THE LUNAR ECLIPSE STILL SPEAKS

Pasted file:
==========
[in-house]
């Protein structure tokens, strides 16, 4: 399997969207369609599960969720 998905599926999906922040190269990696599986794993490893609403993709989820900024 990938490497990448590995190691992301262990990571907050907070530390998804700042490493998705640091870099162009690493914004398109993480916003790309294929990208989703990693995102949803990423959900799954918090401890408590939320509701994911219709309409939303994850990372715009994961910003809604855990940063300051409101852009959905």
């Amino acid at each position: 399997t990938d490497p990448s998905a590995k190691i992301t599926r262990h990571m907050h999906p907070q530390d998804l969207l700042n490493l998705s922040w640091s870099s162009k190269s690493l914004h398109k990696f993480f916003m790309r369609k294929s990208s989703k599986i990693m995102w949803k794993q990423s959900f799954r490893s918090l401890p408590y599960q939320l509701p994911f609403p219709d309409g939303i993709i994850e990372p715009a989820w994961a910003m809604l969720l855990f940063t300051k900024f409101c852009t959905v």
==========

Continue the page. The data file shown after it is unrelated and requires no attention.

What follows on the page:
What a pre-dawn moment of glory! Did you remember to check out the total lunar eclipse Wednesday morning before sunrise? When I stepped out under the stars, the heavens were literally ablaze in white pinpoint. With no ambient light from the eclipsing moon and not a cloud above, it truly was a spectacular vista high overhead. And as the moon slowly bore more and more of earth’s shadow (or, as the earth crossed more and more into the blazing light of the unrisen sun), the moon’s white turned to a dull orange, not unlike a frosted incandescent bulb with a fading element inside of it. Some see a coppery red during a lunar eclipse (thus the expression “blood moon”), but it certainly appeared orange to me. The reason for any color at all is (as www.space.com explains it) because of the fiery ring that encircles the earth when it fully blocks the sun. Apparently, if we were standing on the moon during this eclipse, the view of earth would be even more specular than what we saw of the moon—our home planet pitch black except for that blazing ring around its edge. When I came back in from the breathtaking display, my mind was drawn to a collage of ancient exclamations. “When I consider your heavens, the work of your fingers, the moon and the stars, which you have set in place, what is mankind that you are mindful of them, human beings that you care for them? . . . The heavens declare the glory of God; the skies proclaim the work of his hands. Day after day they pour forth speech; night after night they reveal knowledge. They have no speech . . . yet their voice goes out . . . . [For] by the word of the LORD the heavens were made, their starry host by the breath of his mouth” (Psalms 8:3,4; 19:1-4; 33:6). How truly puny and insignificant the human creation is when set against a trillion galaxies and a septillion (a 1 followed by 24 zeroes) stars! And yet—wonder of wonders—the Creator of them all stripped aside His majesty, descended into the womb of an earthling, and from there entered our consciousness, “God with us.” Who can comprehend such mystery? Ian Pitt-Watson was right: “Some things are loved because they are worthy; some things are worthy because they are loved.” No wonder the night sky summons our adoration. For in the path of moon and stars, we trace His love.